In politics, I developed an audience that really liked my books – the audience is a mixture of young conservatives, an older audience of successful people, and women between 35-60 years old. I was very lucky; my first book [Illiberal Education, 1991] kind of popularized the phenomenon around political correctness. It was a New York Times Bestseller for 15 weeks and I had the good fortune of coming onto the map right away. Now I’ve written 13 books and about 7-8 of them have been New York Times Bestsellers. It wasn’t until my book, Obama’s America, which went to #1 on the New York Times Bestseller list that the publishing world paid attention, but even at #1 it will sell around 150,000 copies. Generally for a non-fiction author, that is an astronomically big number and an author’s dream. And yet, I said to myself, “That’s a big number, but how do you reach a million people? How do you reach five million people?” Now, I can try harder, and write better, and promote more effectively, but there are just so many people in America who will buy a hardcover non-fiction book. So I realized if I want to reach a wider audience, then I have to change the medium. That’s when I got the idea of making movies.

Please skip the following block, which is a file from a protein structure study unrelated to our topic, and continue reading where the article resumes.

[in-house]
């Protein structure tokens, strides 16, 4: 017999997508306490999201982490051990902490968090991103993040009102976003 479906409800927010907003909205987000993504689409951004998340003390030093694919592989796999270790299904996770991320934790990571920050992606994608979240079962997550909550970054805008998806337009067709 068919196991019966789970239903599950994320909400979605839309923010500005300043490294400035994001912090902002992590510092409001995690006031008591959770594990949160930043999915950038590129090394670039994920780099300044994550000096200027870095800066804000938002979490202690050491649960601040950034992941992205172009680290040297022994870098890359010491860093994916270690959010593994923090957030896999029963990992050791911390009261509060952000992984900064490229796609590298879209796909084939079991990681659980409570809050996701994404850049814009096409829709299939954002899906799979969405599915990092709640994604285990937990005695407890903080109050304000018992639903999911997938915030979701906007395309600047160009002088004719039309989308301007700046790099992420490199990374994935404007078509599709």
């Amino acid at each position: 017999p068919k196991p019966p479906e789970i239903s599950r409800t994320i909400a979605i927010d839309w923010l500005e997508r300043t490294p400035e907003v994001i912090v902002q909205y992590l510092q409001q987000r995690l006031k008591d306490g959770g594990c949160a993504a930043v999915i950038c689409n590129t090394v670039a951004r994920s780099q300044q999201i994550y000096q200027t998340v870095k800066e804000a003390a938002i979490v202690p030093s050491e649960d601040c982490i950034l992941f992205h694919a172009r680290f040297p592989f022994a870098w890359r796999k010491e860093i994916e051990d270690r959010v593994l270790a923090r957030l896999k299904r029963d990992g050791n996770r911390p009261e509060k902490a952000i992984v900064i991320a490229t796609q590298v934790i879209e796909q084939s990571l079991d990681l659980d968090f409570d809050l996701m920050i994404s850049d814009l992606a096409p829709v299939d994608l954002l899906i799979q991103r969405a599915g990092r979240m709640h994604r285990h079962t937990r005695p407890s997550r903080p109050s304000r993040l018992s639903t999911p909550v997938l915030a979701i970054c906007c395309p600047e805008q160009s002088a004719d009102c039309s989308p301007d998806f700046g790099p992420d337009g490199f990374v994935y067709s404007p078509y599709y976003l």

I got the idea from Michael Moore [liberal Academy Award-winning documentary filmmaker] basically, and this is a bit condescending, but if a stupid guy like him can do it, I should be able to do it. Now I realize that is a little unfair. Michael Moore is actually a clever filmmaker – he knows what a lot of conservatives and Christians don’t know that you shouldn’t make a film to do messaging, films are about entertainment. If you make a film that is emotionally powerful and entertaining, you can package all kinds of information in it and people will digest it. But if you go out there and make a film on Obamacare in order to do messaging, it’s likely to fail catastrophically – like Obamacare by the way! [Laughter] Michael Moore knows that and you have to give him credit for that. That is why he has six films in the top 10.